For a road which cuts through some of the wildest and most beautiful landscapes in the British Isles, tumbling over the rugged gorse-covered hills of the North Yorkshire Moors, the A169 begins somewhat inauspiciously. Branching off the busy A64 from York, just north of the market town of Malton, the narrow road snakes along the valley floor, passing through the picturesque village of Old Malton, before sidling alongside Wykeham, Low Marishes and Marishes.
Although undeniably pretty in the bright summer sunshine, these chocolate -box villages feel worryingly out of place amid such a flat landscape. They seem almost southern. While I must declare an interest - I am a Yorkshire lass, albeit one who has decamped to London - they bear no resemblance to the dramatic wilderness which provided the backdrop to Emily Bronte's passionate love story of Cathy and Heathcliff.
Before I get too downhearted, a large white rose of Yorkshire bears down on us from the wall of one of the many farms which line the road, reminding us we are indeed in what Yorkshire folk, with the modesty for which they are noted, call "God's Own County".Pubs alongside the road advertise homecooked food and beer from the Black Sheep Brewery in nearby Masham, while a garden centre offers 200 varieties of potted roses; presumably available in colours other than white.
Letters on the asphalt warn drivers to "Slow", but the Highways Agency needn't have any worries on that front, as the numerous tractors pootling along this section of the road limit traffic speed more effectively than any camera could.
Passing through the market town of Pickering, whose origins can be traced back to 270BC and which boasts a castle in which Richard II was imprisoned, the road enters the North Yorkshire Moors, and the really great driving begins.
The road winds upwards, offering drivers a progressively better view over great swathes of brown, green and mustard-yellow moorland. At the crest of the hill the land immediately to the west falls away into a spectacular amphitheatre 120 metres deep and a kilometre wide, known as "The Hole of Horcum". Local legend has it that the hole was made by the giant Wade, who picked up a clod of earth and threw it at his wife, making both the hole and nearby Blakey Topping, where it landed.
Cars park along the top where people take in the view and the vehicles dispense walkers in bright coloured anoraks.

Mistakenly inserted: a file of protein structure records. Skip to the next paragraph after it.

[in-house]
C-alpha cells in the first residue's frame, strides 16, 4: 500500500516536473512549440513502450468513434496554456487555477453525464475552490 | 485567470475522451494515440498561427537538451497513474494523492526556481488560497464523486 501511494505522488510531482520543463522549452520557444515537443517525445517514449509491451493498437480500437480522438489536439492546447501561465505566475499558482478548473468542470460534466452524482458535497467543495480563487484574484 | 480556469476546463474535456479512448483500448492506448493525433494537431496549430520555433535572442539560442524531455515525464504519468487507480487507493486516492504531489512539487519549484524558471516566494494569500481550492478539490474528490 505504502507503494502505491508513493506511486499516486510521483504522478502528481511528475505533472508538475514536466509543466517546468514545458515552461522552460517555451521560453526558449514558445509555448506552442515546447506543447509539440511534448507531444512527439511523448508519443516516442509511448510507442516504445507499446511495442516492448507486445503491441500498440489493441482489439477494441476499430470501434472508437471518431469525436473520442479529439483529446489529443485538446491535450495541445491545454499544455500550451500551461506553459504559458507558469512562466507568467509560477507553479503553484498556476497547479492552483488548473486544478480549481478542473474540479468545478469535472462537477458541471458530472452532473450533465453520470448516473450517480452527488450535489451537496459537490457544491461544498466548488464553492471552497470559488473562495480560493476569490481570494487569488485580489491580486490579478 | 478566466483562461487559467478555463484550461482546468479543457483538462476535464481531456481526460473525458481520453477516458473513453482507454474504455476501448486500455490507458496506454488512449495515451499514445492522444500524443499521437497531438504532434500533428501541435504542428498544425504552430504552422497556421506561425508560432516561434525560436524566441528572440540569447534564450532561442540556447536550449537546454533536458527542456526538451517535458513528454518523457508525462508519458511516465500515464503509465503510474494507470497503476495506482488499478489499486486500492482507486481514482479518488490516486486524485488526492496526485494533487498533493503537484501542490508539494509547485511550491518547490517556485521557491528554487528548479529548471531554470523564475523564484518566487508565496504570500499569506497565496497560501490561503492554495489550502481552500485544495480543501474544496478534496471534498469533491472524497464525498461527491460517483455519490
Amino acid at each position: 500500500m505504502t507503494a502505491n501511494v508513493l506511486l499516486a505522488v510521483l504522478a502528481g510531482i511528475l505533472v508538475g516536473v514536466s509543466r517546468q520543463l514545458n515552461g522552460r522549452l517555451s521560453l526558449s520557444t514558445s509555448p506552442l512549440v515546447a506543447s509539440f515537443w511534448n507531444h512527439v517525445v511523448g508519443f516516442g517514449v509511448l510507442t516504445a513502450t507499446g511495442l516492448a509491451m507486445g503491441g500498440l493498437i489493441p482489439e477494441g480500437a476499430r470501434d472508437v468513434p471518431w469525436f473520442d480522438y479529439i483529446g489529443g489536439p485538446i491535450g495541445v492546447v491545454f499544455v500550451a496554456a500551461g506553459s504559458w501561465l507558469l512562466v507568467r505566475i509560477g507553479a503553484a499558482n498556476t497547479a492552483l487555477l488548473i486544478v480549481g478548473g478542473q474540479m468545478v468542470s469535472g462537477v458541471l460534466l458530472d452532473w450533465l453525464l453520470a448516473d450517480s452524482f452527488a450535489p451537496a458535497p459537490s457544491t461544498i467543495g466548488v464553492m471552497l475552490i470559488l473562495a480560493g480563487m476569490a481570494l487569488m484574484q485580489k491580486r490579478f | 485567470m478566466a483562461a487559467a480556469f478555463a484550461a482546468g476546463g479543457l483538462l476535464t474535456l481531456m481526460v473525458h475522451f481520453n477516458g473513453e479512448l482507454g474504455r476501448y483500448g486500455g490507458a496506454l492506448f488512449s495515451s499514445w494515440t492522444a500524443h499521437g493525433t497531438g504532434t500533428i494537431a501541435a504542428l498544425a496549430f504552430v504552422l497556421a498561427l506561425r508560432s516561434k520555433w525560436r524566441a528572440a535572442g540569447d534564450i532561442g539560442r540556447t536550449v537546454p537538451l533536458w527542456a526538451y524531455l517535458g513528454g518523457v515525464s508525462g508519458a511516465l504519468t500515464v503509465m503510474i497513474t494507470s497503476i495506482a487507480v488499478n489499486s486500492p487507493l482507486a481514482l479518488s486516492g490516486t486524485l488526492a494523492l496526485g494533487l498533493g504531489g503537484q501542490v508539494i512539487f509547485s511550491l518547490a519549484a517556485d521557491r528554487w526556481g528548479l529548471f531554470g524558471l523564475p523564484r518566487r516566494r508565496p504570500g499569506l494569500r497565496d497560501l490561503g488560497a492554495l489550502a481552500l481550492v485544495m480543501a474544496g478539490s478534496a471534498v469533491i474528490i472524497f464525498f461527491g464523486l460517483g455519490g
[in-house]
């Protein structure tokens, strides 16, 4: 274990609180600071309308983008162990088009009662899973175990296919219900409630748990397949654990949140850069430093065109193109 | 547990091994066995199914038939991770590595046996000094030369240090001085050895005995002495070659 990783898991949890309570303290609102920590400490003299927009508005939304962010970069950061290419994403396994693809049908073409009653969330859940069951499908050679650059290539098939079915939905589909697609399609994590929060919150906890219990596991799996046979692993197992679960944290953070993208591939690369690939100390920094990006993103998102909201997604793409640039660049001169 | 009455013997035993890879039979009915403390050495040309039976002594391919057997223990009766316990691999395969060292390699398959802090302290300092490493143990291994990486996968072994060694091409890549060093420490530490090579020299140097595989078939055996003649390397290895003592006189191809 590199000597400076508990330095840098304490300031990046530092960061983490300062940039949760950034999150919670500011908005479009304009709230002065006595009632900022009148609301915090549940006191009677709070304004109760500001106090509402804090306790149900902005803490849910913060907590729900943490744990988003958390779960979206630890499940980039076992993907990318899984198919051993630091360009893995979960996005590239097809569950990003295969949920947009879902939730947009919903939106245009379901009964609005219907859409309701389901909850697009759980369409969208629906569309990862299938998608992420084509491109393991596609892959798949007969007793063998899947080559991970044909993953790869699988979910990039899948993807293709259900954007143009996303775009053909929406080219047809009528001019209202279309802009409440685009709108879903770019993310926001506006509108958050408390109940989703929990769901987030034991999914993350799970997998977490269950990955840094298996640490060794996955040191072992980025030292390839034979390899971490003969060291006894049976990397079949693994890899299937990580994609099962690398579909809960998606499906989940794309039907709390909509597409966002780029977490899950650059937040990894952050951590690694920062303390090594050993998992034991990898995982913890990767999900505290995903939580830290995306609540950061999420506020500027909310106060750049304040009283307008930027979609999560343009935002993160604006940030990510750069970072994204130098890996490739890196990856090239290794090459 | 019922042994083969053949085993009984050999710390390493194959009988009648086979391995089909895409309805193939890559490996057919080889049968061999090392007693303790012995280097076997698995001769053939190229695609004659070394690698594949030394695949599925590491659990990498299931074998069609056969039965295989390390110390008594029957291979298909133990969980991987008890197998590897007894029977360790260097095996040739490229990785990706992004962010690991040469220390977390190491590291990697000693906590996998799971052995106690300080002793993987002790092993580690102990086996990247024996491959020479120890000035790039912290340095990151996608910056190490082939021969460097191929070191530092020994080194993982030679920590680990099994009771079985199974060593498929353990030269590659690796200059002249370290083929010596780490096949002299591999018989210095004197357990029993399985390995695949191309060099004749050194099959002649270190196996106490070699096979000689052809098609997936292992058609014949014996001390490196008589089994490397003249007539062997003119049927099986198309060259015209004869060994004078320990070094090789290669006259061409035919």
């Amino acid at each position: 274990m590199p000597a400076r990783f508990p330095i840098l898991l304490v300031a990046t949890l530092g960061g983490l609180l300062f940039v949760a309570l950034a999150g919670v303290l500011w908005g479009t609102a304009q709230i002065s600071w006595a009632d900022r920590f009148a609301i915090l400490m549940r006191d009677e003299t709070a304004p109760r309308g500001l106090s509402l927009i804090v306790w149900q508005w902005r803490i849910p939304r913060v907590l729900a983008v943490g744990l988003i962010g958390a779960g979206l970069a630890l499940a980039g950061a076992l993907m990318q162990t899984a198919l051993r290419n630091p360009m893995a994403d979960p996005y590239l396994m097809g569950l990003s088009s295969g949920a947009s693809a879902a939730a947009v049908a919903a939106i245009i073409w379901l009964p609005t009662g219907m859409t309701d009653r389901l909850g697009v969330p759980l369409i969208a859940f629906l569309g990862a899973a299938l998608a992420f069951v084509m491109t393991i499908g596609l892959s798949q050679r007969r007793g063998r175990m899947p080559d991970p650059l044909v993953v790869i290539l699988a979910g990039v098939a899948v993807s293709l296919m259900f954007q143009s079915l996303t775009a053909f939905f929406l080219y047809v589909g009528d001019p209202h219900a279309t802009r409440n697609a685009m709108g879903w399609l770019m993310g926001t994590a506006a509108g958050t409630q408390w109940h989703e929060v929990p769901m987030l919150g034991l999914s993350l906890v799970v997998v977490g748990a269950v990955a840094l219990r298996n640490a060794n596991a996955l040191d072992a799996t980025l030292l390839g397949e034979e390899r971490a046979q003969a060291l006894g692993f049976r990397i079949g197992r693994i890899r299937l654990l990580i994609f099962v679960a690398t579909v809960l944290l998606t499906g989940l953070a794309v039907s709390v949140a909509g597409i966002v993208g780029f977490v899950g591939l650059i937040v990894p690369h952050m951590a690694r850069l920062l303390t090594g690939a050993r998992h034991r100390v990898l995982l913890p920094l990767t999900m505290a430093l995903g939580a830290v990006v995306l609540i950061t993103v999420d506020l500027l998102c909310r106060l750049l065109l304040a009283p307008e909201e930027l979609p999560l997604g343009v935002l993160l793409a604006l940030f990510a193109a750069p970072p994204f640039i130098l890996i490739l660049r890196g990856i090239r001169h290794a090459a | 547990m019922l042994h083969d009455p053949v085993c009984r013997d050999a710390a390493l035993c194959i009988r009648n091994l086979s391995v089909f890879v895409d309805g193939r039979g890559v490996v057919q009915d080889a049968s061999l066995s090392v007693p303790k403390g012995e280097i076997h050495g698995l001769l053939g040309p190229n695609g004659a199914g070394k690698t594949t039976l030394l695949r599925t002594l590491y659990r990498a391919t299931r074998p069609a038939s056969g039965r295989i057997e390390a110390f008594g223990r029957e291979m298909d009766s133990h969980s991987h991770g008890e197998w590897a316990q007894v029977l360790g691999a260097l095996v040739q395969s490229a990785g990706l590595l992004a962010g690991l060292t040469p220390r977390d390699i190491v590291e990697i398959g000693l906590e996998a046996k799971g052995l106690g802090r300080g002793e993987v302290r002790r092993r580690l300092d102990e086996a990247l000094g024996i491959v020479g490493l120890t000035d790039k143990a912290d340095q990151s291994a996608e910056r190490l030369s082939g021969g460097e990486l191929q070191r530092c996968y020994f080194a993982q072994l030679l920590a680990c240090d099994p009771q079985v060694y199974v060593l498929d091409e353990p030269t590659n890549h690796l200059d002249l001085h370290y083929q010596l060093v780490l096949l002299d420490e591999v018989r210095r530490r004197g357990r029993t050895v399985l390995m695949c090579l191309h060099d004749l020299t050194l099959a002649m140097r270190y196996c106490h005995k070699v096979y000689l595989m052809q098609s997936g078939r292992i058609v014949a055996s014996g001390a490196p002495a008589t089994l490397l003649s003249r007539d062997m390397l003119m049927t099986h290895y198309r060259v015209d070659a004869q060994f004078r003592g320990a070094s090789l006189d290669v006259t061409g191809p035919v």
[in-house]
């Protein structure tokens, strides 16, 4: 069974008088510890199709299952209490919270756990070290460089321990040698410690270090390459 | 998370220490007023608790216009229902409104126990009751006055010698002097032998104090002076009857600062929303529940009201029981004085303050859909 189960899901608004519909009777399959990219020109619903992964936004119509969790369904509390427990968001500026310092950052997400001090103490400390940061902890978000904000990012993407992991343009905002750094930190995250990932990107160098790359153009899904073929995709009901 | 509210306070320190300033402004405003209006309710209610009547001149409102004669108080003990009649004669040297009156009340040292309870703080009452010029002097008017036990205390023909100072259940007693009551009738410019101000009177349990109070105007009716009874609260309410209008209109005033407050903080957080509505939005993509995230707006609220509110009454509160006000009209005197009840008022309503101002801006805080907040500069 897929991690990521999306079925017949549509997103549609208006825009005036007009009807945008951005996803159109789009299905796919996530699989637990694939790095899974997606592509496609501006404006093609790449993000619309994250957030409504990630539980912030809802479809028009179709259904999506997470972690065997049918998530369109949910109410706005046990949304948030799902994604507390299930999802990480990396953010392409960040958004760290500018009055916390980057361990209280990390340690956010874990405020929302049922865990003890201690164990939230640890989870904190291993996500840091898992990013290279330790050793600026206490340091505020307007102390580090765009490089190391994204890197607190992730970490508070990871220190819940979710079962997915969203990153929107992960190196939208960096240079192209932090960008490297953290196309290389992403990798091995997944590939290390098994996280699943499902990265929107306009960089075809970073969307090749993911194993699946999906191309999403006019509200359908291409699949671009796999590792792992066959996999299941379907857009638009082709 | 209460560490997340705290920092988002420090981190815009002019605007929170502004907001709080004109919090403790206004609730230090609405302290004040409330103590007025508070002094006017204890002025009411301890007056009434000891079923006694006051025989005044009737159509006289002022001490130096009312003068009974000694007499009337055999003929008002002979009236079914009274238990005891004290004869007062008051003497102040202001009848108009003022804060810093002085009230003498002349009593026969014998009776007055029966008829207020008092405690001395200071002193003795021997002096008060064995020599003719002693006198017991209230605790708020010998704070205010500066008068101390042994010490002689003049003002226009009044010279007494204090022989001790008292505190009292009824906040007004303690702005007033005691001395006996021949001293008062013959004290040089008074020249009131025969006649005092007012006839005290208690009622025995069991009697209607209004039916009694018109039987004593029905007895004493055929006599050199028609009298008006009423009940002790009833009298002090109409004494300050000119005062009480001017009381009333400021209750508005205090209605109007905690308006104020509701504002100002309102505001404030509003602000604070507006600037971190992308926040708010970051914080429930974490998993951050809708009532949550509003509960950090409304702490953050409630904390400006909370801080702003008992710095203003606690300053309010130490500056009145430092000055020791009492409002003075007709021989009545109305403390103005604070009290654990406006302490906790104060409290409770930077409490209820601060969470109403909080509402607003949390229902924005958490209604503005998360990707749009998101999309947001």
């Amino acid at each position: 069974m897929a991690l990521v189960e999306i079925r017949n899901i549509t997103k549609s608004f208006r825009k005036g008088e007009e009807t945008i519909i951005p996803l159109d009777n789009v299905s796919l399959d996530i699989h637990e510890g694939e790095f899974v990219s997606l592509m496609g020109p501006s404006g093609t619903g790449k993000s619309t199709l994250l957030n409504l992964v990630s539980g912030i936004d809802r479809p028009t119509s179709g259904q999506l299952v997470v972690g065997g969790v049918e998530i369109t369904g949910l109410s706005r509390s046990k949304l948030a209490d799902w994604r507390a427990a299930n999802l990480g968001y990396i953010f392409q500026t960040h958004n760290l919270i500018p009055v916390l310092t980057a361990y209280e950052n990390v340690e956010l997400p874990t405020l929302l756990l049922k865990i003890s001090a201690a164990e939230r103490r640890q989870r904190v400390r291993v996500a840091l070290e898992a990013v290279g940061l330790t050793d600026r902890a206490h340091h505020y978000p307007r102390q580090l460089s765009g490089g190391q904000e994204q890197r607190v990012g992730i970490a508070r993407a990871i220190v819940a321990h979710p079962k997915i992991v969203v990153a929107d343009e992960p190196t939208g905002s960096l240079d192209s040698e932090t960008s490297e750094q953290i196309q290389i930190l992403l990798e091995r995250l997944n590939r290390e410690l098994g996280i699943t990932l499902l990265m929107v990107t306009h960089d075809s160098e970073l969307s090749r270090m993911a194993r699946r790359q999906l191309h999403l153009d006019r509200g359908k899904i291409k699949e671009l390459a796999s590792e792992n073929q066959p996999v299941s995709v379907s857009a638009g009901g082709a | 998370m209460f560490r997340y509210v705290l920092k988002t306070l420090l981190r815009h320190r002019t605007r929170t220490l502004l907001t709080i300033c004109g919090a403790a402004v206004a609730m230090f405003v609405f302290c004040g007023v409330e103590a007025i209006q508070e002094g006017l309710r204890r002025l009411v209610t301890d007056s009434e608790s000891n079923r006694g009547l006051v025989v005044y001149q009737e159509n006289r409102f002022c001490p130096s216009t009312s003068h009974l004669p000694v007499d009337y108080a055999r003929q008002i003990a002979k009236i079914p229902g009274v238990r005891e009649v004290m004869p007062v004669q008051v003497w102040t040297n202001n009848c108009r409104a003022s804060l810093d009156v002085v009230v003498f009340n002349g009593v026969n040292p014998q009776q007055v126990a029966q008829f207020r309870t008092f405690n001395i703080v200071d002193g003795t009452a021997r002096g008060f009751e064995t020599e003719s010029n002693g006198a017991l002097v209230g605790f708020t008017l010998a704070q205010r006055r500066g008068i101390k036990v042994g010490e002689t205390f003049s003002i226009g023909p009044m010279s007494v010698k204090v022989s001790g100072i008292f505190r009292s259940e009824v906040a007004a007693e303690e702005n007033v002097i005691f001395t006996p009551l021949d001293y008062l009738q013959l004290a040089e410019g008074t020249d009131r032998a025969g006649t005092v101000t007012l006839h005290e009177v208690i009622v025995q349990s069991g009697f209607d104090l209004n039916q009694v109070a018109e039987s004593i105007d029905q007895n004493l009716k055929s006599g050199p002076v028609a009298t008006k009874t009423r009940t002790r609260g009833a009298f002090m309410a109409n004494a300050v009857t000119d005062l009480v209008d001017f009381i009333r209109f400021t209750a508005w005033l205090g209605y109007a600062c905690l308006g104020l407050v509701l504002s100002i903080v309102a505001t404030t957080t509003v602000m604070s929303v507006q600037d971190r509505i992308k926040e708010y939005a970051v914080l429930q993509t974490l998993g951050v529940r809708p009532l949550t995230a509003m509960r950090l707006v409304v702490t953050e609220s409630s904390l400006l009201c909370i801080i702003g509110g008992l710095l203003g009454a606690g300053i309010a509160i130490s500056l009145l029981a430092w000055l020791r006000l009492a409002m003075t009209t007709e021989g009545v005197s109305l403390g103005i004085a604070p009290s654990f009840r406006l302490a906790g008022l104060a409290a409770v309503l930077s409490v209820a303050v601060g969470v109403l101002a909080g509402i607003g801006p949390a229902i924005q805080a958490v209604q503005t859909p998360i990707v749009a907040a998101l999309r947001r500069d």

The road then descends, tracing a delightful sweeping curve before meandering back up to the top of Snod Hill where the radar base, RAF Fylingdales, is perched to provide early warning of ballistic nuclear missiles. Set back to the west, the white pyramid-shaped tracking centre replaced the famous "golf balls" back in 1992. This stretch is largely uncrowded, but the snaking curves of the largely empty road prove too tempting for some drivers and motorcyclists, who tend to use it as a race track.
Plumes of smoke curl up between the thick trees to the east; a romantic reminder of the steam trains still chugging along the North York Moors Railway.
The line runs parallel to the A169 for nearly 15 miles, from Pickering to the village of Grosmont, and is so reminiscent of The Railway Children that one half expects to see a girl waving a red petticoat.
This feeling of having driven back in time is complete when, 12 miles from Pickering, the road drifts past Goathland where they filmed the TV series Heartbeat, which is set in the 1950s.
As the road creeps up on to Blue Bank just six miles from Whitby, a panoramic view of the coastal town fills the windscreen, taking in everything from the 13thcentury abbey on the cliffs to the famous sailors' church of St Mary, and the sea stretching ahead. Just a moment later, the road drops from the moors in a satisfying long, steep descent into the village of Sleights. Weaving past picture perfect houses, pubs and the Botham & Sons Bakery, you then cut across the babbling River Esk before blending seamlessly into the A171 for the final stretch into Whitby.
As Britain's A-roads are numbered in order of importance - the lower the number, the more significant the road - the A169 clearly isn't a vital part of the country's transport network. But as a unique window into Yorkshire culture - taking in everything from the county's stunning moorland, to its characterful villages and coastline - it is unrivalled.